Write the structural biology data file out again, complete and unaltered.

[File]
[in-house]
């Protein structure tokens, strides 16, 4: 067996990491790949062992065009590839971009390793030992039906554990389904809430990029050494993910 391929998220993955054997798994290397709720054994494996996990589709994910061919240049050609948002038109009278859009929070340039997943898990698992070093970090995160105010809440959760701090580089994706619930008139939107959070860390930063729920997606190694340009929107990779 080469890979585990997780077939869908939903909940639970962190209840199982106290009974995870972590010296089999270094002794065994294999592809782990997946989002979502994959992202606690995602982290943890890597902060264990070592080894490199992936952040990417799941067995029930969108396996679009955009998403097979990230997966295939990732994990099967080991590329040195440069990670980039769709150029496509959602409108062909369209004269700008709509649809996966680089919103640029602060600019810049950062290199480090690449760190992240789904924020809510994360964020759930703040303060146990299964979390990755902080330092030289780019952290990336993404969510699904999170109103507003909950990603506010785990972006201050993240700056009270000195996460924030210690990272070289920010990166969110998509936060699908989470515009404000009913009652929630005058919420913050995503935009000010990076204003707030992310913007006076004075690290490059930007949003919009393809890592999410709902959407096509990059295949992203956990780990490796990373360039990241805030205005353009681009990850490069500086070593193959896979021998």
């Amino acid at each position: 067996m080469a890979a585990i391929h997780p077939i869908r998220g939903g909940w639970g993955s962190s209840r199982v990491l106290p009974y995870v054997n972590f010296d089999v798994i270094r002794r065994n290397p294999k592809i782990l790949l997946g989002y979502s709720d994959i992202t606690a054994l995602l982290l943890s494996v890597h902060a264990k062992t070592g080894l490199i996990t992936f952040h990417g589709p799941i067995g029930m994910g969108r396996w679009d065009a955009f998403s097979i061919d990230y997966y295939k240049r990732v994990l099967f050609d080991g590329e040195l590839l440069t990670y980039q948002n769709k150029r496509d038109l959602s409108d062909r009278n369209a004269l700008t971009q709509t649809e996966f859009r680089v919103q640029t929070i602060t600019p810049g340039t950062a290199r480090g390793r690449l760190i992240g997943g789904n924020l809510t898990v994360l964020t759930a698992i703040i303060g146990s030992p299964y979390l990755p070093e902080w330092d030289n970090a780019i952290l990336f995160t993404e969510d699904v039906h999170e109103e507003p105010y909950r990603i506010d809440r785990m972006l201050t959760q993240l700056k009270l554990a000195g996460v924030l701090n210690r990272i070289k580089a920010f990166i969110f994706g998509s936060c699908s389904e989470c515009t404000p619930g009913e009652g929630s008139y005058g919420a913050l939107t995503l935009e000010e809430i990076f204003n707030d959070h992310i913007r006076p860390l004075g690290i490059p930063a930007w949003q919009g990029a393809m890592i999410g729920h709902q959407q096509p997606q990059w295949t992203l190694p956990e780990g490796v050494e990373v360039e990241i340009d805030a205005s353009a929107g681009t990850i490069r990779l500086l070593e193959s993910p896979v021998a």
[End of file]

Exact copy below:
[in-house]
């Protein structure tokens, strides 16, 4: 067996990491790949062992065009590839971009390793030992039906554990389904809430990029050494993910 391929998220993955054997798994290397709720054994494996996990589709994910061919240049050609948002038109009278859009929070340039997943898990698992070093970090995160105010809440959760701090580089994706619930008139939107959070860390930063729920997606190694340009929107990779 080469890979585990997780077939869908939903909940639970962190209840199982106290009974995870972590010296089999270094002794065994294999592809782990997946989002979502994959992202606690995602982290943890890597902060264990070592080894490199992936952040990417799941067995029930969108396996679009955009998403097979990230997966295939990732994990099967080991590329040195440069990670980039769709150029496509959602409108062909369209004269700008709509649809996966680089919103640029602060600019810049950062290199480090690449760190992240789904924020809510994360964020759930703040303060146990299964979390990755902080330092030289780019952290990336993404969510699904999170109103507003909950990603506010785990972006201050993240700056009270000195996460924030210690990272070289920010990166969110998509936060699908989470515009404000009913009652929630005058919420913050995503935009000010990076204003707030992310913007006076004075690290490059930007949003919009393809890592999410709902959407096509990059295949992203956990780990490796990373360039990241805030205005353009681009990850490069500086070593193959896979021998």
């Amino acid at each position: 067996m080469a890979a585990i391929h997780p077939i869908r998220g939903g909940w639970g993955s962190s209840r199982v990491l106290p009974y995870v054997n972590f010296d089999v798994i270094r002794r065994n290397p294999k592809i782990l790949l997946g989002y979502s709720d994959i992202t606690a054994l995602l982290l943890s494996v890597h902060a264990k062992t070592g080894l490199i996990t992936f952040h990417g589709p799941i067995g029930m994910g969108r396996w679009d065009a955009f998403s097979i061919d990230y997966y295939k240049r990732v994990l099967f050609d080991g590329e040195l590839l440069t990670y980039q948002n769709k150029r496509d038109l959602s409108d062909r009278n369209a004269l700008t971009q709509t649809e996966f859009r680089v919103q640029t929070i602060t600019p810049g340039t950062a290199r480090g390793r690449l760190i992240g997943g789904n924020l809510t898990v994360l964020t759930a698992i703040i303060g146990s030992p299964y979390l990755p070093e902080w330092d030289n970090a780019i952290l990336f995160t993404e969510d699904v039906h999170e109103e507003p105010y909950r990603i506010d809440r785990m972006l201050t959760q993240l700056k009270l554990a000195g996460v924030l701090n210690r990272i070289k580089a920010f990166i969110f994706g998509s936060c699908s389904e989470c515009t404000p619930g009913e009652g929630s008139y005058g919420a913050l939107t995503l935009e000010e809430i990076f204003n707030d959070h992310i913007r006076p860390l004075g690290i490059p930063a930007w949003q919009g990029a393809m890592i999410g729920h709902q959407q096509p997606q990059w295949t992203l190694p956990e780990g490796v050494e990373v360039e990241i340009d805030a205005s353009a929107g681009t990850i490069r990779l500086l070593e193959s993910p896979v021998a």